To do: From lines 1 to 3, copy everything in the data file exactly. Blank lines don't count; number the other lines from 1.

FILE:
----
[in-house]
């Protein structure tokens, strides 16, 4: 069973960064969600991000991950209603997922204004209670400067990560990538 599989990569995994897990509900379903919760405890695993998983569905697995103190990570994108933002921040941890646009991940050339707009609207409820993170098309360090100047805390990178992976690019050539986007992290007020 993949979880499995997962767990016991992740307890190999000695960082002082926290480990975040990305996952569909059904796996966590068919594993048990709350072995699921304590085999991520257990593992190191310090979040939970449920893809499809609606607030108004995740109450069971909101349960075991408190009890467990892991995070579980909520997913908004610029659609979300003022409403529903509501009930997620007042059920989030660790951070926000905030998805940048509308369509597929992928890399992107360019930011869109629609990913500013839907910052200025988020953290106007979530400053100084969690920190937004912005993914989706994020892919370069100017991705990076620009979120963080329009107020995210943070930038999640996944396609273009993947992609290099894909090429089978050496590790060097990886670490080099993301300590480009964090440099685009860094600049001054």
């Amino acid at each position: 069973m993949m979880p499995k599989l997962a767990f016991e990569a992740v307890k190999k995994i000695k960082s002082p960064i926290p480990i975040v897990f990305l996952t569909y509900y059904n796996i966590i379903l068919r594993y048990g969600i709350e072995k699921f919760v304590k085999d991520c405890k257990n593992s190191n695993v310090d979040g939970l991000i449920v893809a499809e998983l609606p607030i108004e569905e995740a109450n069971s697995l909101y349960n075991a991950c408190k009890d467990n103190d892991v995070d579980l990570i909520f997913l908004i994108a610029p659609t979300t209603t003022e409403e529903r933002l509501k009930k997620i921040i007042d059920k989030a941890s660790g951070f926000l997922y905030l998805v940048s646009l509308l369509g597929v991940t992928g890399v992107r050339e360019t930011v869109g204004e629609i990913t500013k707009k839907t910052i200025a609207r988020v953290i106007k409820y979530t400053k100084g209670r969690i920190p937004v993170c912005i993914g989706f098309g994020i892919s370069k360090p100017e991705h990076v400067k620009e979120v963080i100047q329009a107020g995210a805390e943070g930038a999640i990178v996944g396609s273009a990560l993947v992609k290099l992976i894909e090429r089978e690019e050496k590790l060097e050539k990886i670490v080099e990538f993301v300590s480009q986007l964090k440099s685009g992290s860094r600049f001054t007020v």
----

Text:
[in-house]
């Protein structure tokens, strides 16, 4: 069973960064969600991000991950209603997922204004209670400067990560990538 599989990569995994897990509900379903919760405890695993998983569905697995103190990570994108933002921040941890646009991940050339707009609207409820993170098309360090100047805390990178992976690019050539986007992290007020 993949979880499995997962767990016991992740307890190999000695960082002082926290480990975040990305996952569909059904796996966590068919594993048990709350072995699921304590085999991520257990593992190191310090979040939970449920893809499809609606607030108004995740109450069971909101349960075991408190009890467990892991995070579980909520997913908004610029659609979300003022409403529903509501009930997620007042059920989030660790951070926000905030998805940048509308369509597929992928890399992107360019930011869109629609990913500013839907910052200025988020953290106007979530400053100084969690920190937004912005993914989706994020892919370069100017991705990076620009979120963080329009107020995210943070930038999640996944396609273009993947992609290099894909090429089978050496590790060097990886670490080099993301300590480009964090440099685009860094600049001054």
């Amino acid at each position: 069973m993949m979880p499995k599989l997962a767990f016991e990569a992740v307890k190999k995994i000695k960082s002082p960064i926290p480990i975040v897990f990305l996952t569909y509900y059904n796996i966590i379903l068919r594993y048990g969600i709350e072995k699921f919760v304590k085999d991520c405890k257990n593992s190191n695993v310090d979040g939970l991000i449920v893809a499809e998983l609606p607030i108004e569905e995740a109450n069971s697995l909101y349960n075991a991950c408190k009890d467990n103190d892991v995070d579980l990570i909520f997913l908004i994108a610029p659609t979300t209603t003022e409403e529903r933002l509501k009930k997620i921040i007042d059920k989030a941890s660790g951070f926000l997922y905030l998805v940048s646009l509308l369509g597929v991940t992928g890399v992107r050339e360019t930011v869109g204004e629609i990913t500013k707009k839907t910052i200025a609207r988020v953290i106007k409820y979530t400053k100084g209670r969690i920190p937004v993170c912005i993914g989706f098309g994020i892919s370069k360090p100017e991705h990076v400067k620009e979120v963080i100047q329009a107020g995210a805390e943070g930038a999640i990178v996944g396609s273009a990560l993947v992609k290099l992976i894909e090429r089978e690019e050496k590790l060097e050539k990886i670490v080099e990538f993301v300590s480009q986007l964090k440099s685009g992290s860094r600049f001054t007020v």